By Thomas Sherlock
Last week the Government of the United States of America shutdown. This is a very odd concept from a British perspective but it’s one made possible by the complex system of checks and balances imposed by the constitution. Most of last week was spent with politicians pointing the finger at the other faction, however the real cause of the shutdown may lie in much broader problem: political partisanship.
In the UK, partisanship is very much the order of the day due to the parliamentary system. A parliamentary system allows for a combative relationship between parties; due to the nature of the voting system parties are not usually required to work together as one will have enough of a majority to govern alone. As with every rule in politics there are exceptions, but fundamentally in a parliamentary system, parties can be at complete loggerheads and the government can run.
This is not the case in the US. As per the Constitution, the power of the budget lies with Congress, with both the House of Representatives and the Senate needing to pass it for the government to continuing running. If by a certain date there is no agreement on how to fund the government, none of it is funded at all. All non-essential federal services shut down. This has happened 17 times in US history since the modern budgeting process began in 1974. The reason for these shutdowns is the 1921 Budget and Accounting Act, which states that it is the president who proposes the budget, so the budget passing relies on co-operation between Congress and the White House. Such co-operation has been proving increasingly difficult to achieve. Another complication is that to ensure its passage the budget requires 60 votes in the Senate. Currently this means some Democrat senators ‘support is required despite the Republicans having a majority in both houses of Congress.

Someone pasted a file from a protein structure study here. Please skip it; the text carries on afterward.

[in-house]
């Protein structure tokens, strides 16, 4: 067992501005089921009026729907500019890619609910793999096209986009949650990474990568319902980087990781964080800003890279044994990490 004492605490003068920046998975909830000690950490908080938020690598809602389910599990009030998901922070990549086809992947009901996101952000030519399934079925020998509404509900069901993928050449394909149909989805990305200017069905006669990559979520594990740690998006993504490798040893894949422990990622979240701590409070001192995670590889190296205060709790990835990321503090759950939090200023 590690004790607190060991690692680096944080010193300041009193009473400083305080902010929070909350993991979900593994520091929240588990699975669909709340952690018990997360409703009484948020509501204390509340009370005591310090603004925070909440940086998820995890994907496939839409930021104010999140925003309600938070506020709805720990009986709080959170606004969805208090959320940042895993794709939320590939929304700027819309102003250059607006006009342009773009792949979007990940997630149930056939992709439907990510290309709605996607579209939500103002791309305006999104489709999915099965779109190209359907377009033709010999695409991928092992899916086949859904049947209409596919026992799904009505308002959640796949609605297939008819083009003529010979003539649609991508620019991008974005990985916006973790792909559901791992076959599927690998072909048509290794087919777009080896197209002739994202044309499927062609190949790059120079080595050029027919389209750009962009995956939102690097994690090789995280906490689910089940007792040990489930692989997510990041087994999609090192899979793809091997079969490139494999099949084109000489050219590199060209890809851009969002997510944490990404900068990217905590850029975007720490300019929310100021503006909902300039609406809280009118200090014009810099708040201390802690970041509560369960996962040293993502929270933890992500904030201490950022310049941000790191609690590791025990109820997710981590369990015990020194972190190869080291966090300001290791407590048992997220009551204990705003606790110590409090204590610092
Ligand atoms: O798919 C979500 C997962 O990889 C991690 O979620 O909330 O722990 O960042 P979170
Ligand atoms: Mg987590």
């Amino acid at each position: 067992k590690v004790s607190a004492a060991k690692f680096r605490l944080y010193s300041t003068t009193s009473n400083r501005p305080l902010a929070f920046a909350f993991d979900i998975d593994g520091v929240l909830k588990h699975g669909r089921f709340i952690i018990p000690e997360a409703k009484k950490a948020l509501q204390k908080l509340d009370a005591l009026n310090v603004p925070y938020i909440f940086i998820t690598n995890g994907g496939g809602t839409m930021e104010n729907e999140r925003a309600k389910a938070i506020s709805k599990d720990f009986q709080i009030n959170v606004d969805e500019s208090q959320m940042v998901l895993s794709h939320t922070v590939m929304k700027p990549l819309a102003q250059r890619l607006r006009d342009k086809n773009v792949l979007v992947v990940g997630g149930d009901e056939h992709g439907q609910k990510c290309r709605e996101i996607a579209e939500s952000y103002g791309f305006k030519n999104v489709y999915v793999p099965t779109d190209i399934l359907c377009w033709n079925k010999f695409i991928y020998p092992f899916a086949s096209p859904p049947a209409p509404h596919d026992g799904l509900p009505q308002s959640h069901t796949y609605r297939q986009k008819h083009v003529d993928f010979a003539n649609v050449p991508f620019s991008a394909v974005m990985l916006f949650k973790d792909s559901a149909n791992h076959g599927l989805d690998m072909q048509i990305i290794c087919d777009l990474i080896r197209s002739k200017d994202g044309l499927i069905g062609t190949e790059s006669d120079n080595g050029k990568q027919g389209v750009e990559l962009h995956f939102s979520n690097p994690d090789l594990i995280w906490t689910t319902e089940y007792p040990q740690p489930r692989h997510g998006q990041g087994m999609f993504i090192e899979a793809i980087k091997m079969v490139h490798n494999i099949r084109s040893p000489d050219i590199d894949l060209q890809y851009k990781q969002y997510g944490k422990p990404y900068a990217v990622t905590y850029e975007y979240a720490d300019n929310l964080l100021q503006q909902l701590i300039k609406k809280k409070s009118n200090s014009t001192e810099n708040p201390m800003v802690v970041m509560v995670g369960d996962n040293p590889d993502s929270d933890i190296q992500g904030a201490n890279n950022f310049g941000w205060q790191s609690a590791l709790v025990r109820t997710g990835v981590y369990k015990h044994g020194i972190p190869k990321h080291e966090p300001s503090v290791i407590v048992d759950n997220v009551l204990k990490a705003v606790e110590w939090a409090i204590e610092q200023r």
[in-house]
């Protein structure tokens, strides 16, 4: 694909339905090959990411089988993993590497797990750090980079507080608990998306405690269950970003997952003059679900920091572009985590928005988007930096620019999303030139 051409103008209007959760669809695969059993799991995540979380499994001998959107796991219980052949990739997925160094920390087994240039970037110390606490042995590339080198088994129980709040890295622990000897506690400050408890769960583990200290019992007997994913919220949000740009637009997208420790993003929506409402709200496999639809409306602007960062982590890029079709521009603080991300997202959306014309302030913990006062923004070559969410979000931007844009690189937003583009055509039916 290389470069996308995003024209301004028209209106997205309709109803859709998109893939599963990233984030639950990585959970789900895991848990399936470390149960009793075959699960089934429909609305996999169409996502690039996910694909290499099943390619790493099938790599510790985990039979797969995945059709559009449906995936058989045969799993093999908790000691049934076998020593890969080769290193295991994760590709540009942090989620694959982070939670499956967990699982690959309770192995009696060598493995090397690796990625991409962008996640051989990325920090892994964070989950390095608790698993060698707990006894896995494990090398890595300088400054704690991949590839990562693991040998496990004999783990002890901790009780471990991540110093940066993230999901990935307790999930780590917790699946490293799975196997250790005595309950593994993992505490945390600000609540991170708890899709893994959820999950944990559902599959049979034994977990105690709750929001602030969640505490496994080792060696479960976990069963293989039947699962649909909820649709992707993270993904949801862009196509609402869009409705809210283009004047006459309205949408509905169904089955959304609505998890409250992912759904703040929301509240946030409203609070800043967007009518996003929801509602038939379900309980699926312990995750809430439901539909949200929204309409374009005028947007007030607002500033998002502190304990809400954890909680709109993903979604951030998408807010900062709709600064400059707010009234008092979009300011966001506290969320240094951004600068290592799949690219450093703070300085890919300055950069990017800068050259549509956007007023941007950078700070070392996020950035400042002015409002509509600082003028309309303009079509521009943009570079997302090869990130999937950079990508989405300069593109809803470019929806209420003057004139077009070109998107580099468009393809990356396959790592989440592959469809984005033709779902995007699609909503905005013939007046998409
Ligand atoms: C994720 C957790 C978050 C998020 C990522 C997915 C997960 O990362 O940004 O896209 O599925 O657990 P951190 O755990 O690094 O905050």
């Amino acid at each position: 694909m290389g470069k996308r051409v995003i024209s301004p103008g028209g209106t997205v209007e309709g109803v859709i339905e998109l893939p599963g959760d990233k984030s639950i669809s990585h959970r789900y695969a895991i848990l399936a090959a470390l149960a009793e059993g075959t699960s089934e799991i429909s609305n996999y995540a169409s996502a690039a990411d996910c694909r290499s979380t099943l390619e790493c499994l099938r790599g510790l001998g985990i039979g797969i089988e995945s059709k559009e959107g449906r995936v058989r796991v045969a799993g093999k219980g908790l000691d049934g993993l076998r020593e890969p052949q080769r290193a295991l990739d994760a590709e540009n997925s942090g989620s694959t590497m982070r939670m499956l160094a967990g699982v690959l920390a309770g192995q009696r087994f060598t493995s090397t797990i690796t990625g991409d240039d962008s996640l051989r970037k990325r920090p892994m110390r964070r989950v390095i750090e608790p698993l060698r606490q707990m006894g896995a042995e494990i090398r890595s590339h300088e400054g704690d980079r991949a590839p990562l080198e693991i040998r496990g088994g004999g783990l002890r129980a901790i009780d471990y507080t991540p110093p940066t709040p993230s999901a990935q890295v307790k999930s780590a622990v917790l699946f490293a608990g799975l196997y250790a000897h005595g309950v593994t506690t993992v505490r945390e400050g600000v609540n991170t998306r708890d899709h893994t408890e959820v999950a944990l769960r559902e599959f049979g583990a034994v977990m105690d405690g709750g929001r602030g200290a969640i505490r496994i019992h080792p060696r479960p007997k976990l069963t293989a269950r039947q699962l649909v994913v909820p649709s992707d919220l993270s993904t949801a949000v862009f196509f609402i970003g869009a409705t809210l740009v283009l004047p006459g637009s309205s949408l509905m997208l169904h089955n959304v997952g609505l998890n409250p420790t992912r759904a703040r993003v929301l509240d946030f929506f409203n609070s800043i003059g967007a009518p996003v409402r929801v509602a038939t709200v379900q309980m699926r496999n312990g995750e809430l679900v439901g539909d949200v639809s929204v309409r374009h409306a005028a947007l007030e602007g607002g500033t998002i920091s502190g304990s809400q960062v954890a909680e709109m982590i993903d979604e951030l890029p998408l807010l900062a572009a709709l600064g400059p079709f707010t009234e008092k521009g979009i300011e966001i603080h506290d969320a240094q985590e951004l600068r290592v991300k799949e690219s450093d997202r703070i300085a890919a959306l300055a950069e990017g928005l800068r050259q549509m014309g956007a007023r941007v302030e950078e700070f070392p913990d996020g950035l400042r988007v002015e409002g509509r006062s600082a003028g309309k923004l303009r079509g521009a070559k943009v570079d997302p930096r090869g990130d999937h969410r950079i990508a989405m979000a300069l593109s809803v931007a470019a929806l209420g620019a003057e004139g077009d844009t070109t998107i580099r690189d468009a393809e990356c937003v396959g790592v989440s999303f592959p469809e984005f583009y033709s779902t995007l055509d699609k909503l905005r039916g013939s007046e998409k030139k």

To get around this division carefully, bipartisan work is required; it would be perhaps reasonable to expect the author of The Art of the Deal to be in his element here. Apparently not so, as the divisions between both parties over immigration controls could not be overcome. Tempting as it is to pin the blame solely on Trump; the shutdown is a symptom of a wider problem-a system of compromise in crisis due to the rise of partisanship.
Political parties do not appear in the US Constitution and many of the founding fathers were actively against their existence, George Washington’s Farewell Address in 1796 being a prime example. Ironically enough one of his main warnings regarded partisanship, which has become a defining part of US politics in recent years. Movements such as the Tea Party and the growth of primary challenges have pushed the two parties apart to such an extent that co-operation between them are seen as exceptions, not the rule. Even senators who are willing to cross the divide face the fear of alienating their base, potentially leading to their own deselection. This has spread to the discourse in US politics, the other party (and by extension its supporters) being perceived as ‘the enemy’, which is only exacerbated by the rise of fake news.
This fed into the negotiations before the shutdown, as now reaching a compromise is portrayed as one side weakly backing down and the other ultimately triumphing. Neither wants to be the losing side. The bill passed to re-open the government was only a temporary measure, not a full budget; another shutdown could well happen. Even the negotiations for that temporary measure were heated, with senators literally having the use a talking stick at one point. Overall the situation is detrimental to how the US is designed to be governed; it relies on representatives working together and this partisanship drives them apart. The shutdown is the symptom of a much wider disease in US politics, one for which there may be no easy cure.